Dana Cameron: Seven Kinds of Hell started off as an archaeological thriller that Tess Gerritsen was encouraging me to write. I tried, and it really wasn’t gelling, but I couldn’t throw it out entirely because something was there. After the short stories, I’d also been playing with the idea of a Fangborn novel, and suddenly, I realized I had two halves of the same book: my archaeologist, Zoe Miller, didn’t know she was a werewolf, and Fangborn. Suddenly it all started to work! It was kind of awesome, and a little scary, how the two pieces snapped together, and the book ended up being an urban fantasy with a thriller structure.
Whether it’s “just” a sub-genre…I’m not sure I agree. For one thing, there are a lot of urban fantasies that are crime novels, but not thrillers, necessarily, because the structure and the way the timing works is different. And there are some urban fantasies that are romances, and some that are quest-type fantasies, all of which may have some thriller elements. I agree that the two genres are related, and I’ll go so far as to say I think the elements that go into a thriller (a larger-than-life hero, world-threatening danger, army of villains) are very similar to UF, and that sometimes the arrangement and exaggeration of those elements in the thriller can be so extreme as to be nearly fantasy.
I think the UF category is useful; it lets people know what to expect. Some people can’t abide supernatural creatures, and that’s fine, a matter of taste. But if they dismiss urban fantasy because they imagine the writing is somehow compromised because there is magic or supernatural creatures involved, that’s just prejudice. Monsters and magic were good enough for Homer, Shakespeare, and Mary Shelley; I’m not comparing myself to them, but I’m happy to take my cue from them.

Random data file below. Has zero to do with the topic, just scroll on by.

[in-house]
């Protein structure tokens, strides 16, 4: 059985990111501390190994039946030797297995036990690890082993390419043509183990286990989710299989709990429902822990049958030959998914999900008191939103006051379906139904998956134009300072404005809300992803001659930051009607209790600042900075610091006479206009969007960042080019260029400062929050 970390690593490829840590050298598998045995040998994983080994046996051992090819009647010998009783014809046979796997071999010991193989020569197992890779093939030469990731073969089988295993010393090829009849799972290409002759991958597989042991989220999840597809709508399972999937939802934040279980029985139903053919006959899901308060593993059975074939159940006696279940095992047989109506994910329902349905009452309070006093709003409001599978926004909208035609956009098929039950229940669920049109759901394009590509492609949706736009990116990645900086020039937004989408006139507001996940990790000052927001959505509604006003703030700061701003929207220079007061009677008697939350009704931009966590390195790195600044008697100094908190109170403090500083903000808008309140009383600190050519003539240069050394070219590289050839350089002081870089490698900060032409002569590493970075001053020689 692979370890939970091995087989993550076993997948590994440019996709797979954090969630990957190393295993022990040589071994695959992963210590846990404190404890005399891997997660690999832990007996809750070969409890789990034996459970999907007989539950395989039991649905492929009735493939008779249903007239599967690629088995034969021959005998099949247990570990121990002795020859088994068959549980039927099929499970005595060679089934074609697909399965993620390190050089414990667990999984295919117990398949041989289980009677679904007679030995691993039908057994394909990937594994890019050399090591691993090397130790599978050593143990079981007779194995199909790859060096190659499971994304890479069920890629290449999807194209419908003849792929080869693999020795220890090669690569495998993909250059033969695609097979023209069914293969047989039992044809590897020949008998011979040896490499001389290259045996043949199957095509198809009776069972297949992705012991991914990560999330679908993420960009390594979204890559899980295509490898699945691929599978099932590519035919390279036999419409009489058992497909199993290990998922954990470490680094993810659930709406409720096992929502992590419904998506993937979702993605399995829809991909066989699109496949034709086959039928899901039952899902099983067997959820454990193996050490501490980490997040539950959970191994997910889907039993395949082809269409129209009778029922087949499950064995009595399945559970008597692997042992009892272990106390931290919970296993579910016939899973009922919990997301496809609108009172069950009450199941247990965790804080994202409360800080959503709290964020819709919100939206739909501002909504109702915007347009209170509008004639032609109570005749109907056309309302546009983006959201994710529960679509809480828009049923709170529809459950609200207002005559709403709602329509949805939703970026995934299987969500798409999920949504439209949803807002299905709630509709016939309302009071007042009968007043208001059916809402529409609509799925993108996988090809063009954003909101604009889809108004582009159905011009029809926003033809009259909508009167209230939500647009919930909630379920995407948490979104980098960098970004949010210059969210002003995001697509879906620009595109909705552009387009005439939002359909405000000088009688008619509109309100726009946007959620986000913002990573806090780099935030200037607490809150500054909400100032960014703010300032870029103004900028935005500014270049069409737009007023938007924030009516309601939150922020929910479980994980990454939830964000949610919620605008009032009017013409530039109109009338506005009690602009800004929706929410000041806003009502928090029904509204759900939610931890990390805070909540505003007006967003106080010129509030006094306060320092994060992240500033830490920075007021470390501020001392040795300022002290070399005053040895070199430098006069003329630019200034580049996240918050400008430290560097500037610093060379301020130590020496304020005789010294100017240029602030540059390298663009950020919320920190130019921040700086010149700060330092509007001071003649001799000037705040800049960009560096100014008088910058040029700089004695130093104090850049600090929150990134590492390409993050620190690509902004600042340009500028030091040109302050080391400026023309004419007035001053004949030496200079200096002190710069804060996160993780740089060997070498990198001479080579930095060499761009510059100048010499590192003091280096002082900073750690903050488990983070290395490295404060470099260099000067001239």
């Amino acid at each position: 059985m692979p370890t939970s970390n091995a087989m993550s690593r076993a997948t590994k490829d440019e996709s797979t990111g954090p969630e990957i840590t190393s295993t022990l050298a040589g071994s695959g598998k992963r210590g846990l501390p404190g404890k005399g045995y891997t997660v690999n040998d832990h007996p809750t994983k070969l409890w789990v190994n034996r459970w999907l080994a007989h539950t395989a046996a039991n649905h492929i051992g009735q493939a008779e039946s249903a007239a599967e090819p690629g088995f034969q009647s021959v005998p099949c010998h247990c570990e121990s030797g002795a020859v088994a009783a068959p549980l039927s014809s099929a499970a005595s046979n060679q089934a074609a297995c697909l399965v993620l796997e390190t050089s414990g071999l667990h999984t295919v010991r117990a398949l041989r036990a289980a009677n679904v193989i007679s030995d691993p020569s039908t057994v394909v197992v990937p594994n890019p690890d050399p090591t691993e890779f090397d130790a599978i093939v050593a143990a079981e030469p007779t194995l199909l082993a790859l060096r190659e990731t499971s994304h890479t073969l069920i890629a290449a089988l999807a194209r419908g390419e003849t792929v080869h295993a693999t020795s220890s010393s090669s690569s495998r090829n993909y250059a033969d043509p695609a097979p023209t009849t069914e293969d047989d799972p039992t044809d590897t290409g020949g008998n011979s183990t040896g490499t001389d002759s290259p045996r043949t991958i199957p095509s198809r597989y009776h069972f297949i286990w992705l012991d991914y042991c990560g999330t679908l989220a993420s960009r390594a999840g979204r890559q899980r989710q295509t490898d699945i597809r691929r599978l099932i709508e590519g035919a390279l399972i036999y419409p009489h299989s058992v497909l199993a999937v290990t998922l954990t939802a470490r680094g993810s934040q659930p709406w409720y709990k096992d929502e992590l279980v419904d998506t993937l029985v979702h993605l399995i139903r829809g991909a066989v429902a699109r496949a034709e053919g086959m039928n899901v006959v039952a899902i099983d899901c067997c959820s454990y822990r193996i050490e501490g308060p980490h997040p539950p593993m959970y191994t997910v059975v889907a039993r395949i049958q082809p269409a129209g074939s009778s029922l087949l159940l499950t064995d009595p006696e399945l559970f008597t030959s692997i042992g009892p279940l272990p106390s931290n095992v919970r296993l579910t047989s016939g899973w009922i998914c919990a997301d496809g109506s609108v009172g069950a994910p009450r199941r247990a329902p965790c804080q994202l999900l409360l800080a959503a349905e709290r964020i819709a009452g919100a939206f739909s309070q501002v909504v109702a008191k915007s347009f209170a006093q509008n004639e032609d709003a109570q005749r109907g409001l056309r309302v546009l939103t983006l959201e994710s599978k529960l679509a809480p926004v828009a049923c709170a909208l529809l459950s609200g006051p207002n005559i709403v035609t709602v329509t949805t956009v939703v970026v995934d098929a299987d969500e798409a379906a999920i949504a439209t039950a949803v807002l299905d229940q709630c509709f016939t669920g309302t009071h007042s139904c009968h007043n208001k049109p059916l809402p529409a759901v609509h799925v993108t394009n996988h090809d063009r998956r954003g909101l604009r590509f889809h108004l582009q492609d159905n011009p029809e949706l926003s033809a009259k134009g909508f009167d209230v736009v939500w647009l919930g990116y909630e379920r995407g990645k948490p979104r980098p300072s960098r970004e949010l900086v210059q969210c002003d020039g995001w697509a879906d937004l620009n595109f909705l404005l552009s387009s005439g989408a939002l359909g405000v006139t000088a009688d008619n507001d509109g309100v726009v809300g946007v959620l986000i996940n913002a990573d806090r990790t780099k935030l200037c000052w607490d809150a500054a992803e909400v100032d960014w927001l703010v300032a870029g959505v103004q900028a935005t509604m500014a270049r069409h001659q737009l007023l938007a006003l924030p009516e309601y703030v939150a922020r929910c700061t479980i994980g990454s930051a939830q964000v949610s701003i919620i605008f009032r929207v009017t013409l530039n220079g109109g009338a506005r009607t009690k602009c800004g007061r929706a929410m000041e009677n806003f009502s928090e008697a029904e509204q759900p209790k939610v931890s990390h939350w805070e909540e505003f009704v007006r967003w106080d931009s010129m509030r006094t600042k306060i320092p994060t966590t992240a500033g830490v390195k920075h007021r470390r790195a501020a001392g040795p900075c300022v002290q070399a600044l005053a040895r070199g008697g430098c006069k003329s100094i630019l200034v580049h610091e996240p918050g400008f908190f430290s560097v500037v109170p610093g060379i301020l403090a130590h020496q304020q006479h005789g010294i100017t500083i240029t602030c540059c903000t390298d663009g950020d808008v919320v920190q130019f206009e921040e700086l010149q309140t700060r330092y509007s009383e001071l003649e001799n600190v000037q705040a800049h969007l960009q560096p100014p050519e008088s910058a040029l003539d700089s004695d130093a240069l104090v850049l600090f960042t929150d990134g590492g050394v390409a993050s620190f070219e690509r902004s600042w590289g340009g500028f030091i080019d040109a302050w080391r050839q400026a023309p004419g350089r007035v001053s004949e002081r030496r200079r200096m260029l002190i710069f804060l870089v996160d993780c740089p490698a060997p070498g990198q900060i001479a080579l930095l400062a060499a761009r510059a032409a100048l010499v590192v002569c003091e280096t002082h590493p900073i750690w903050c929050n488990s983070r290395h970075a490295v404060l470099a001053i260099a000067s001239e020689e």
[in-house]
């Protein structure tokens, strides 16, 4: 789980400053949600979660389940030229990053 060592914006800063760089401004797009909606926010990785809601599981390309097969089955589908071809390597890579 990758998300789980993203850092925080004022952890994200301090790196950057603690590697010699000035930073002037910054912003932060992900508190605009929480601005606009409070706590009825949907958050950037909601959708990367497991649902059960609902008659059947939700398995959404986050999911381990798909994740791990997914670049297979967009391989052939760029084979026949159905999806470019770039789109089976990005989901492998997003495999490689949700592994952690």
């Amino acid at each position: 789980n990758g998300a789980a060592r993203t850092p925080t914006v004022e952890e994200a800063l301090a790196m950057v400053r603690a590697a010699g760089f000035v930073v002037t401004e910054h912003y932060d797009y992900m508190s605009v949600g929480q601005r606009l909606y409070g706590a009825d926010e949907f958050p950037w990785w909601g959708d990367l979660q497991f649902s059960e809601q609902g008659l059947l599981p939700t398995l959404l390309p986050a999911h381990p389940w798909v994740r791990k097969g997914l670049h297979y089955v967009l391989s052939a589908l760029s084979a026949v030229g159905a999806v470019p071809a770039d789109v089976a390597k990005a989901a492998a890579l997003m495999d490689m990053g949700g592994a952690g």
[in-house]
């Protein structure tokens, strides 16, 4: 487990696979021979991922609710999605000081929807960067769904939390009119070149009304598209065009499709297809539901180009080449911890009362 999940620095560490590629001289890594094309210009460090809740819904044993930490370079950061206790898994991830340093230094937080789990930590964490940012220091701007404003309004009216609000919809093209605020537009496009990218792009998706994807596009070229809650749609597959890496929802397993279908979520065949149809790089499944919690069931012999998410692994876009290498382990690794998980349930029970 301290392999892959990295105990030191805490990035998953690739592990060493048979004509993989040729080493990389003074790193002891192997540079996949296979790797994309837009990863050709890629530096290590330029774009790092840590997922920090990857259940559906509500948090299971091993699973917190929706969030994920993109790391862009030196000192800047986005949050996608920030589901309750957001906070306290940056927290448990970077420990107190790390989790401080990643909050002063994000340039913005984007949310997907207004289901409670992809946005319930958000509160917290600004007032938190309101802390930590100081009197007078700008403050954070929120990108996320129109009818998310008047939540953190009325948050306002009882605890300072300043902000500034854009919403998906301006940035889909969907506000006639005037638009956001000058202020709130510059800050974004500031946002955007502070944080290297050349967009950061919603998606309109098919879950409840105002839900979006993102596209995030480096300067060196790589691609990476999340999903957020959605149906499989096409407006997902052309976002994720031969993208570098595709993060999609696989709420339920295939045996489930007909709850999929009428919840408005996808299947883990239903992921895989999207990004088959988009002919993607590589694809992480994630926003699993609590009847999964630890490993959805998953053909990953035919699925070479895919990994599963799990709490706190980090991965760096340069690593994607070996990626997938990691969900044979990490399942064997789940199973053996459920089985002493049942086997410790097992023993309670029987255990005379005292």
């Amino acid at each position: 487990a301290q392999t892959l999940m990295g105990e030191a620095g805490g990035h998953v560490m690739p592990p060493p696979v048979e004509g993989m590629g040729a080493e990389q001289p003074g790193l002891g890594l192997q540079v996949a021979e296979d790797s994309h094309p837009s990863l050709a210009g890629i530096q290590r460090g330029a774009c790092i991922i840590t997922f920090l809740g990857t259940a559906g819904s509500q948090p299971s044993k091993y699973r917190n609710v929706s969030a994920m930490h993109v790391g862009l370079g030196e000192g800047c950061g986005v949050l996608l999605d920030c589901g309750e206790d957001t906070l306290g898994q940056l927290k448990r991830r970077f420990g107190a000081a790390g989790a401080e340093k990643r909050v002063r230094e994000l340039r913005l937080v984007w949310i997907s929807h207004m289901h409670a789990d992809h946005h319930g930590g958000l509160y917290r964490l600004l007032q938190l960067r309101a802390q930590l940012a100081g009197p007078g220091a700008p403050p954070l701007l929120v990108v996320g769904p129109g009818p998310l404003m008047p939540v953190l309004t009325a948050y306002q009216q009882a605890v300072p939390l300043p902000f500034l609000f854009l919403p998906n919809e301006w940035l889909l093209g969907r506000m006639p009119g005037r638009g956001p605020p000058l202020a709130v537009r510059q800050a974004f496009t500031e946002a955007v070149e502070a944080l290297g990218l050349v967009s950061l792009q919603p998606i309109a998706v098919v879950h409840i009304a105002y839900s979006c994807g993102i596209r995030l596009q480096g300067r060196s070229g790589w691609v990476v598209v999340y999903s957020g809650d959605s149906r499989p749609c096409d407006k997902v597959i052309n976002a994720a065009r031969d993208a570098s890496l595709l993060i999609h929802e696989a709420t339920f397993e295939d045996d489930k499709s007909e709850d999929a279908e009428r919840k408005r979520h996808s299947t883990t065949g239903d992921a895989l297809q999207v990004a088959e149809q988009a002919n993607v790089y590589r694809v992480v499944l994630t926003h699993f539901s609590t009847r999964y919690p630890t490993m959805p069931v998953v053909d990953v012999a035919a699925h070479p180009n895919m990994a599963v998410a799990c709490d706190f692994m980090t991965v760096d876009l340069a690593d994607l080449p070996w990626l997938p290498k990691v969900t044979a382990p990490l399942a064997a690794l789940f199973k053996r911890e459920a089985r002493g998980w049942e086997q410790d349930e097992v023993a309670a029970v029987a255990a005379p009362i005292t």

BOLO Books: I completely agree. “Just” was probably not the right word choice, but my main point was that I don’t want people to write off the UF genre as not-their-thing, until they have at least given it a shot. Since it is comprised of so many different genre elements, they might find they enjoy it. And if not, that’s ok too.
The plot of Seven Kinds of Hell causes Zoe to do some serious traveling. I have no doubt that with your background in archeology, you have done some extensive traveling. Have you been to all the places that Zoe went in the novel?
Dana Cameron: I have, but not for work! My specialty was historical archaeology, focusing on colonial New England, so I spent nearly all my time working and researching in the Northeast. I had plenty of adventures sticking close to home! The exception was the year I spent in London, when I got to know the Romans pretty well, and got familiar with the Vikings. Later, I returned to England do my own research on 18th-century social history. But the other places in the book—Paris, Berlin, and sites in Greece and Turkey—are places I’ve visited, some many times.You never get over being an archaeologist. You look at the world through that lens forever, and when I’m traveling, I’m paying attention to what the people do, how they talk about certain things, the music, the architecture and city layout, and yes, the food. So my notebook comes with me, even if I’m traveling just for pleasure.
BOLO Books: Is there any location that you have yet to set a story that you would love to – either because you have been there and know it will be perfect or because you want to go there and the excuse of “research” is hard to resist?